Archives for posts with tag: bioregionalism

Exciting news, dear readers!

Your Urban Geographer is taking flight, and traveling to the biggest city in Carolinia — New York City, that is.

Though I defined the southern limits of Carolinia’s borders as a small portion of upstate New York, a broader definition of the Carolinian bioregion includes New York City — the same forest as Toronto. The Carolinian forest is known as the Eastern Deciduous forest in the US due to slightly different approaches to ecology north and south of the border. In any case, I am excited to explore New York City with this bioregional lens.

Though there are no ravines in New York City, to my knowledge, I will explicitly find my way to forested urban areas, to feel the forest. Will it feel familiar? Will I recognize the species? Will I find parallels between New York and Torontonian culture, since they have the same ecology?

My hypothesis for Toronto is that the Carolinian ecoregion is dynamic, small scale and dense. The dynamacy certainly holds true for New York, but does the small scale, dense beauty remain the same there? Since Toronto is at the northern edge of Carolinia, perhaps the growth gets larger further south, explaining New York’s propensity for grandeur. We will have to wait and see.

For now, one clue is the New York Parks and Recreation logo: a maple leaf — an important species for Carolinia, up here.

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Click map to enlarge





Amsterdam and Montreal





Sources_Further Reading

The above was presented at the exciting Urban Ecologies conference 2013, which wrapped up today. If you have any questions about Carolinia, please contact me


A teaser for my poster-presentation at the upcoming Urban Ecologies conference. Read more below.

Dear readers,

This post finds my back in my home-town Toronto, after a relatively short, but very enriching period of time in Amsterdam. I have many (20ish) essays and observational posts about Amsterdam that will be coming out as a series over the summer. Time and space will bring my mind clarity, and I will be able to engage with the subject matter, explicitly as it relates to Toronto (as my point of view is inescapable, and Toronto is a very important point of comparison for my projects, past present future).

Last I spoke with you, I was curious about the 30 hour bus ride I was to be embarking on between Amsterdam and Rome.  Here are answers to some of those questions:

  • Who will be the other passengers?

A combination of Italian folks, young budget travellers, and people from Ghana (!?). I was the only person who was on the bus all the way from Amsterdam to Rome.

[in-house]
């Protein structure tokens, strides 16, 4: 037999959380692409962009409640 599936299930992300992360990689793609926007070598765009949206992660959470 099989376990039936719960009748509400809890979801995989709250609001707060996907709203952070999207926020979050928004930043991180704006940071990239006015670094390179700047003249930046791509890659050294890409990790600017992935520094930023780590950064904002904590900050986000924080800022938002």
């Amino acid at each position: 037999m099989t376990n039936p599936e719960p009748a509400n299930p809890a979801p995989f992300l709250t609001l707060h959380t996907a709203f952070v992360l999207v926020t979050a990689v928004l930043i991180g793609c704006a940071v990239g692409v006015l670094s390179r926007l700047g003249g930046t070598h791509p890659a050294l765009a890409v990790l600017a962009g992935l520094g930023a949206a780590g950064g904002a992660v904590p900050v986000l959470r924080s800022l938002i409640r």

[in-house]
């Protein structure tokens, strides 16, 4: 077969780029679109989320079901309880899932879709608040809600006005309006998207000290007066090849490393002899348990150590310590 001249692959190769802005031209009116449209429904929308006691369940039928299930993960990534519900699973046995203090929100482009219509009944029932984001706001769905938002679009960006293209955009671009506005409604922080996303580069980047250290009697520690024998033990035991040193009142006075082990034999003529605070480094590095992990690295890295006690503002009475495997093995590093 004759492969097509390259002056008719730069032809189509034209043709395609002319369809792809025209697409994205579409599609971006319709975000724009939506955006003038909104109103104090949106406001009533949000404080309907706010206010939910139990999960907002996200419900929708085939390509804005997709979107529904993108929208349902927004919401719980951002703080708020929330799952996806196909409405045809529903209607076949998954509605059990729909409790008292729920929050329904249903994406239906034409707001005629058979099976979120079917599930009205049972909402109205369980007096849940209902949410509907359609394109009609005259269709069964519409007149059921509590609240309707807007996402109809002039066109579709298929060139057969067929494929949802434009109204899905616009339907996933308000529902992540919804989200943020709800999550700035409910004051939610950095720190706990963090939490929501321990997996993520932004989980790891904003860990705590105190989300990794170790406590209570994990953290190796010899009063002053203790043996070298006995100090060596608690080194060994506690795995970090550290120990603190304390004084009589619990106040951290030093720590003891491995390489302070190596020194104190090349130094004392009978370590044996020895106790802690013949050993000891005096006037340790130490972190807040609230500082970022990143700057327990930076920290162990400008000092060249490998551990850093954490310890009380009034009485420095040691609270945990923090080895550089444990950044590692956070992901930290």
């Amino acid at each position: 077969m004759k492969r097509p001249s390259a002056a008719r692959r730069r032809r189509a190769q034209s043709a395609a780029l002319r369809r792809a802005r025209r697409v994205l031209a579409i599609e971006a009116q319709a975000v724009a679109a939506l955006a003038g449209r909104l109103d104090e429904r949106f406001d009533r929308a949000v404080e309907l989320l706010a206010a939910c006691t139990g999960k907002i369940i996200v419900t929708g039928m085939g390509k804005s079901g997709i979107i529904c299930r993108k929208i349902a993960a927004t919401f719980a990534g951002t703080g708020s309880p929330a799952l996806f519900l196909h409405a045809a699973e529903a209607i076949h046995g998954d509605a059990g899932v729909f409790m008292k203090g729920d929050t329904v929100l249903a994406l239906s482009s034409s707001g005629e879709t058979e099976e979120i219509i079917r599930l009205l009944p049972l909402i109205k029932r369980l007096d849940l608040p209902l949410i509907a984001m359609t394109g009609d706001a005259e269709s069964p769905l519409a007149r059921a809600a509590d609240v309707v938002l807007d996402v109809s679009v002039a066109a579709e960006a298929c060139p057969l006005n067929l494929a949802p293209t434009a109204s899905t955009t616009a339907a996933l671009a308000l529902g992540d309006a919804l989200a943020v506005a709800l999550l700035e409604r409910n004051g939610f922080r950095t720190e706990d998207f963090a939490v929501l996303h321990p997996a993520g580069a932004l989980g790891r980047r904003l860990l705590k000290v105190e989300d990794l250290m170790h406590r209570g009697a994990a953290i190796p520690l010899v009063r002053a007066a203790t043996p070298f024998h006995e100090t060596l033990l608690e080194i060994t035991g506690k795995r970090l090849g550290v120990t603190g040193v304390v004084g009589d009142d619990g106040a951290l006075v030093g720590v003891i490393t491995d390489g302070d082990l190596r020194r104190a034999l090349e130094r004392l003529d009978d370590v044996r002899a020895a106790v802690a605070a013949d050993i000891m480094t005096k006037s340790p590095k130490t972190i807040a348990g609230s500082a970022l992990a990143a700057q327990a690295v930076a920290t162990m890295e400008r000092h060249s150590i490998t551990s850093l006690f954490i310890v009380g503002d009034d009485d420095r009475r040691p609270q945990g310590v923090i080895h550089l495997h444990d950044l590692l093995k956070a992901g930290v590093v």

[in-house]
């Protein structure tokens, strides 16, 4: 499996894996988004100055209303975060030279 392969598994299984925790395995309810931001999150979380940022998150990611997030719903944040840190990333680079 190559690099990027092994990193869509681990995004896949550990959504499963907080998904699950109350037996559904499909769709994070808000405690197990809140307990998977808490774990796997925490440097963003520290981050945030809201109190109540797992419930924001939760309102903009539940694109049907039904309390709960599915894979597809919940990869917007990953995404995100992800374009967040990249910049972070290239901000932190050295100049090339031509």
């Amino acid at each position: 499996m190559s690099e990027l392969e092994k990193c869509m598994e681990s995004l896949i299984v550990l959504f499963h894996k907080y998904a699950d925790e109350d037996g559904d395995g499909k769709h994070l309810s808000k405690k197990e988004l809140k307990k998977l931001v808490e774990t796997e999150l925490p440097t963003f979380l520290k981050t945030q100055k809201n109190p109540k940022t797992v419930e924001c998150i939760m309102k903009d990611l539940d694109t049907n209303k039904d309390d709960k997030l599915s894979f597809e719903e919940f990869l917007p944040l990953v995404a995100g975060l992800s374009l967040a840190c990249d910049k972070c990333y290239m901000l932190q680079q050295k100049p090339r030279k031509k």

• Will it be a double-decker bus?

It was not a double decker bus, to my chagrin. The view from the regular windows was nevertheless spectacular.

  • How many towns will we be stopping in? For how long?

We stopped in Den Haag, Rotterdam, Antwerp, Brussels, a highway rest stop in Luxembourg, Metz, Nancy, Strasbourg, the border of Switzerland, Milan, Bologna, and Rome. I had never heard of Metz or Nancy, and I was happy to experience them honestly. The stops were long enough for me to get off the bus, and “be” in the places.

  • Will we be driving under, or over the Swiss Alps?

A combination. Between the tunnels you are, indeed, nestled in the mountains.

  • Will it be dark outside while we’re driving through the Alps?

The deepness of night began to fade slowly in the middle of the Alps. The outlines of the mountains against the increasingly blue sky was spectacular. Sun rise came, revealing the full blown mountain landscape. I was thrilled. After several months in the Netherlands, the landscape was incredibly novel, and I almost couldn’t process how small the villages looked, stunted by the mountain ranges behind them.

  • Will Italy be hot?

It was hot. I also now understand the link between the font Times New Roman and the city of Rome.

  • Will i know when i’m in a different country?

I didn’t sleep much, and watched each country become the other — marked by signs.


I am excited to be back in Toronto. There is so much going on here, and its Tall-rontoness is not limited to the downtown core. In fact, I have not been south of Bloor St since my return, perhaps revealing the truth of the suburban nature of my life-paths here.

My suburban adventures most recently brought me to #NYC (also known as North York Centre). I am amazed by the hustle of this place. It is a real Place. There is energy, and it feels good. The city that is being built is of a wholly different nature than downtown Toronto. This is no-B.S., anti-nostalgic, 21st century urbanism. The scale is undeniably huge, but it is a city, nonetheless. The scale reminded me of Manitoba, and honesty. I think the heart and soul of present-day Toronto exists here, without any filers of nostalgia or envy induced by other cities. The question is, however, will the independent survive here? There have been essays written  before about the importance of preserving the non-chain retail that remains along Yonge Street. The pressure of rent must be spectacular — will there be any semblance of place-rooted business here in 10 years? Let’s hope area’s community groups are successful in their efforts.


Yonge and Sheppard – actually a nice place


This little store front doesn’t stand a chance to a proposed condo development. Or does it?

My time finds me now working on my presentation for the Urban Ecologies Conference next week. I have created a studio in the attic of my parents house, high in the canopy of Toronto’s special forest ecology. I am arguing that Toronto is in Carolinia, its bioregion, and that we need to include this in the story of the city to make it a better place. That’s the short-version. The longer is to come in a future post.

Until then,

Your Urban Geographer.